NAFTA talks contentious, but China will be even more difficult
Regardless of what happens in NAFTA, we are going to see the Trump Administration put its ‘America First’ trade policy in play. Likely within the month, tariffs are coming.
Round 7 of the North American Free Trade Agreement (NAFTA) renegotiations between Canada, Mexico and the US is underway. With tax cuts out of the way, trade will be more important for the Trump Administration in 2018. The worry is that the administration’s ‘America First’ strategy ends in a trade war. The Trump Administration may believe it has a negotiating advantage, and be unwillingness to compromise.
NAFTA will be the first real test of the Trump Administration’s ‘America First’ strategy on trade. And we saw with soft lumber and dairy that ‘America First’ means tariffs. But trade policy is moving forward on several levels. Disputes with China and Europe are likely to rise to prominence in 2018 as well.
My thoughts on the situation follow below, including a video of a segment I dd on CBC’s “On The Money” program.
Contentionious NAFTA Negotiation
Mexico is hosting the 7th round of NAFTA renegotiations. And there is tension both between the US and Canada as well as between the US and Mexico. If we see no breakthroughs here, the goal of reaching agreement by the end of March looks difficult. And that would make it difficult to reach a trilateral deal at all.
US President Trump had planned to meet with Mexican President Enrique Peña Nieto in Washington at some point. But that meeting was dropped after a contentious phone call, during which the two Presidents argued over whether Mexico would pay for a border wall between the two countries.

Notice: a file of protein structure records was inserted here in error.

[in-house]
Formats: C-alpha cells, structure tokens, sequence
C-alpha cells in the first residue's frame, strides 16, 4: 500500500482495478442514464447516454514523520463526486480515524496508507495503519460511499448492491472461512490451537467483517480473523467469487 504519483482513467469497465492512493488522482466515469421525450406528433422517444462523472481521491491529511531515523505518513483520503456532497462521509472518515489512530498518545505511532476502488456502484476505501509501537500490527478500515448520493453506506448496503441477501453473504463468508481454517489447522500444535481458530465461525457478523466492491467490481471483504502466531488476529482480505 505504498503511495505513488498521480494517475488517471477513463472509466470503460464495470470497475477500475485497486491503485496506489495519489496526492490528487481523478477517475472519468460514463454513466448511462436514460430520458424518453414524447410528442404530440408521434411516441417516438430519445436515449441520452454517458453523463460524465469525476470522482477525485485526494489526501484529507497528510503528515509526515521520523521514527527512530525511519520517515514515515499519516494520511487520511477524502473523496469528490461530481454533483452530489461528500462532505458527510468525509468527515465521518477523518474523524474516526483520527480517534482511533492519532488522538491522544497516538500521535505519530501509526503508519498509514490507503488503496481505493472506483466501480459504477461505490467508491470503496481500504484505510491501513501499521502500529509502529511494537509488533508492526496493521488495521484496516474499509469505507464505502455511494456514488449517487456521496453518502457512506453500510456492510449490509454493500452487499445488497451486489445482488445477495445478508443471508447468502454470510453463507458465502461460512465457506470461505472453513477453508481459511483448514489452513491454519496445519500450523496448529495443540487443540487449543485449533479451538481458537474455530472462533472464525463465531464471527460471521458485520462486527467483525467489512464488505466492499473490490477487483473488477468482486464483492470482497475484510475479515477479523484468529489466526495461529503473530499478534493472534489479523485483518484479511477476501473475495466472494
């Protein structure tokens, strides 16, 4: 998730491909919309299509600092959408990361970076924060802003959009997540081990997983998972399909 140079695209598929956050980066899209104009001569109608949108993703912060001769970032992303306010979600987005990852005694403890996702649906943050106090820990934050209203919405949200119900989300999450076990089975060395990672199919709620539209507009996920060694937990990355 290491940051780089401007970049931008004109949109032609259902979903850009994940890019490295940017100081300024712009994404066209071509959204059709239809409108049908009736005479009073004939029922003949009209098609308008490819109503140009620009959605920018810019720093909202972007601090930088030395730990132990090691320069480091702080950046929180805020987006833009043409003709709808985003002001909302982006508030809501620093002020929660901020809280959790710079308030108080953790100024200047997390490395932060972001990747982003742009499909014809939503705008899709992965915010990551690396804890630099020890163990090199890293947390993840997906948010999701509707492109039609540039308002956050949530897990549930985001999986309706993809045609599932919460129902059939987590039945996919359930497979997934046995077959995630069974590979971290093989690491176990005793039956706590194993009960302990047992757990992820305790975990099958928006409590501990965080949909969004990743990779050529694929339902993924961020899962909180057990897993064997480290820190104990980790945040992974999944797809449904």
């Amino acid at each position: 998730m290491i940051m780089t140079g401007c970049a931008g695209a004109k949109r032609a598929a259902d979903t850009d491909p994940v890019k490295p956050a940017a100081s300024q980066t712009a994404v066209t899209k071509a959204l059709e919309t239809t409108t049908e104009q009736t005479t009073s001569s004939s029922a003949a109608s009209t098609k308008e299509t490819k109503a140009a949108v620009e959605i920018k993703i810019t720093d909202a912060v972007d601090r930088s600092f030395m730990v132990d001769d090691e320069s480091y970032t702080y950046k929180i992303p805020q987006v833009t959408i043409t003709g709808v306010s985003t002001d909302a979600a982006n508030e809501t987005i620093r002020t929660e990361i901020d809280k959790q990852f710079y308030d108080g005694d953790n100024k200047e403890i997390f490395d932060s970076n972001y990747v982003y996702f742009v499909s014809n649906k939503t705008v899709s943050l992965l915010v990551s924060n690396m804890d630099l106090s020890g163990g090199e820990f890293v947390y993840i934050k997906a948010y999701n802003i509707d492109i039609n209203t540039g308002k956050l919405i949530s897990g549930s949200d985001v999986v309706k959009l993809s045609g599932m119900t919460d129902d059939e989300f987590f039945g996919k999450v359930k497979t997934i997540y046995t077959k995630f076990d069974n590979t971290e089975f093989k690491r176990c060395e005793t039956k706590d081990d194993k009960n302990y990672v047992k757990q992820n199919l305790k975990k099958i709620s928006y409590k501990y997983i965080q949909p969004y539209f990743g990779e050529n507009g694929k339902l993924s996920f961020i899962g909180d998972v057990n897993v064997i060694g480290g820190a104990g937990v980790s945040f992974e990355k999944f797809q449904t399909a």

Meanwhile Peña Nieto faces an election. Therefore, hehas every incentive to reject any deal over a border wall. In the US, midterm elections this year will harden the Trump Administration’s stance as well. Trump has to deliver something tangible on trade to prove he has kept important campaign promises.
The sticking points for the US now are auto rules of origin and the ability to add a five-year sunset clause to an updated NAFTA. Meanwhile, for Canada, the Investor State Trade Dispute is a big issue. Adam Austen, a spokesman for Canadian Foreign Minister Chrystia Freeland says, “we’ve proposed a comprehensive investment chapter with a progressive approach to ISDS building off the CETA.” CETA is short for the Comprehensive Economic and Trade Agreement, a free-trade agreement between Canada, the European Union and its member states.
Bilateral or Trilateral NAFTA agreement with Mexico and Canada
That is a lot to carve out. Canada is not optimistic. Moreover, the Trump Administration is really eyeing China right now. Trump appears likely to move forward with a global tariff on steel and aluminum imports, to penalize China. That is the most draconian of options the Commerce Department outlined for him. And so, actions the US takes with NAFTA are simply a precursor to this.
US President Trump has said he favors bilateral trade agreements. But, so far he has relented and decided to re-negotiate NAFTA on a trilateral basis. If the trilateral talks fail, two-party negotiations could carve out specific sticking points that would allow a re-booted NAFTA to move forward.